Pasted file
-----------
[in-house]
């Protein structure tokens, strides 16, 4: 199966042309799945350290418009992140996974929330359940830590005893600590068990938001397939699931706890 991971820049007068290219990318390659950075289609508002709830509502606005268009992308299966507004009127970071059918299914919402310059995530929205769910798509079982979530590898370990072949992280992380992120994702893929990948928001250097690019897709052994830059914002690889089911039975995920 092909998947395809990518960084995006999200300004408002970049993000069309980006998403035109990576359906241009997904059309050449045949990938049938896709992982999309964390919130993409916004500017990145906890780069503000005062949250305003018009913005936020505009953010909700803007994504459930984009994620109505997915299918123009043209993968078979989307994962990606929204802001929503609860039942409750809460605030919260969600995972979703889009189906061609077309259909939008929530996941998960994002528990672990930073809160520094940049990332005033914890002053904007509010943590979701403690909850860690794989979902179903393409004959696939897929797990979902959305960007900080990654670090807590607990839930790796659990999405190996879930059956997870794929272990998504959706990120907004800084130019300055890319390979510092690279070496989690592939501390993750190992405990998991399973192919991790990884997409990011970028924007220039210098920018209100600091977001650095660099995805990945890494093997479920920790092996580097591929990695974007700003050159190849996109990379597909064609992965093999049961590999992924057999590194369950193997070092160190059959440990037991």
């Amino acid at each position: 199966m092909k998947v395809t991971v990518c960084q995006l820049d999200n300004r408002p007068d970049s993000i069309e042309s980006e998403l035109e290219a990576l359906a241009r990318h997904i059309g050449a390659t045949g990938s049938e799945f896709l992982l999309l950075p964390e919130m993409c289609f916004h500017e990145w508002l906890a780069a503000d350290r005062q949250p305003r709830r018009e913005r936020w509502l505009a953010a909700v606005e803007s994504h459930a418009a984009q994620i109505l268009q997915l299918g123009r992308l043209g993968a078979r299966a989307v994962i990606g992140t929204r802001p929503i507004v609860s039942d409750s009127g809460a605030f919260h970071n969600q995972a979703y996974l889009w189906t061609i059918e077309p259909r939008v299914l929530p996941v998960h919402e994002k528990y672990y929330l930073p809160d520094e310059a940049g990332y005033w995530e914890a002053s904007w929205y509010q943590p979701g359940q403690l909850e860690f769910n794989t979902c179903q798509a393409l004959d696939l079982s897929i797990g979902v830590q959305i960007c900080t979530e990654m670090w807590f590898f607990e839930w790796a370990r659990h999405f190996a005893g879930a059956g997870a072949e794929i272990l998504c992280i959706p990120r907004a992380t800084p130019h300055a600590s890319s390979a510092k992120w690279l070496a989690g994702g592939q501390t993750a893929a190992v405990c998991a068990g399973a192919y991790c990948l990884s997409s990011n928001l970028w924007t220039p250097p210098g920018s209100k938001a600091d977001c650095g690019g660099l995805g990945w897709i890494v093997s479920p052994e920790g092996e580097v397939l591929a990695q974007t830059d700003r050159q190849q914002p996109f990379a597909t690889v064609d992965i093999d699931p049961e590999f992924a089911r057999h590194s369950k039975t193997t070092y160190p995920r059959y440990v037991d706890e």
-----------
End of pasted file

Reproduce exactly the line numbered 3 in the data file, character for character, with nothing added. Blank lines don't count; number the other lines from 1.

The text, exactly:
């Amino acid at each position: 199966m092909k998947v395809t991971v990518c960084q995006l820049d999200n300004r408002p007068d970049s993000i069309e042309s980006e998403l035109e290219a990576l359906a241009r990318h997904i059309g050449a390659t045949g990938s049938e799945f896709l992982l999309l950075p964390e919130m993409c289609f916004h500017e990145w508002l906890a780069a503000d350290r005062q949250p305003r709830r018009e913005r936020w509502l505009a953010a909700v606005e803007s994504h459930a418009a984009q994620i109505l268009q997915l299918g123009r992308l043209g993968a078979r299966a989307v994962i990606g992140t929204r802001p929503i507004v609860s039942d409750s009127g809460a605030f919260h970071n969600q995972a979703y996974l889009w189906t061609i059918e077309p259909r939008v299914l929530p996941v998960h919402e994002k528990y672990y929330l930073p809160d520094e310059a940049g990332y005033w995530e914890a002053s904007w929205y509010q943590p979701g359940q403690l909850e860690f769910n794989t979902c179903q798509a393409l004959d696939l079982s897929i797990g979902v830590q959305i960007c900080t979530e990654m670090w807590f590898f607990e839930w790796a370990r659990h999405f190996a005893g879930a059956g997870a072949e794929i272990l998504c992280i959706p990120r907004a992380t800084p130019h300055a600590s890319s390979a510092k992120w690279l070496a989690g994702g592939q501390t993750a893929a190992v405990c998991a068990g399973a192919y991790c990948l990884s997409s990011n928001l970028w924007t220039p250097p210098g920018s209100k938001a600091d977001c650095g690019g660099l995805g990945w897709i890494v093997s479920p052994e920790g092996e580097v397939l591929a990695q974007t830059d700003r050159q190849q914002p996109f990379a597909t690889v064609d992965i093999d699931p049961e590999f992924a089911r057999h590194s369950k039975t193997t070092y160190p995920r059959y440990v037991d706890e």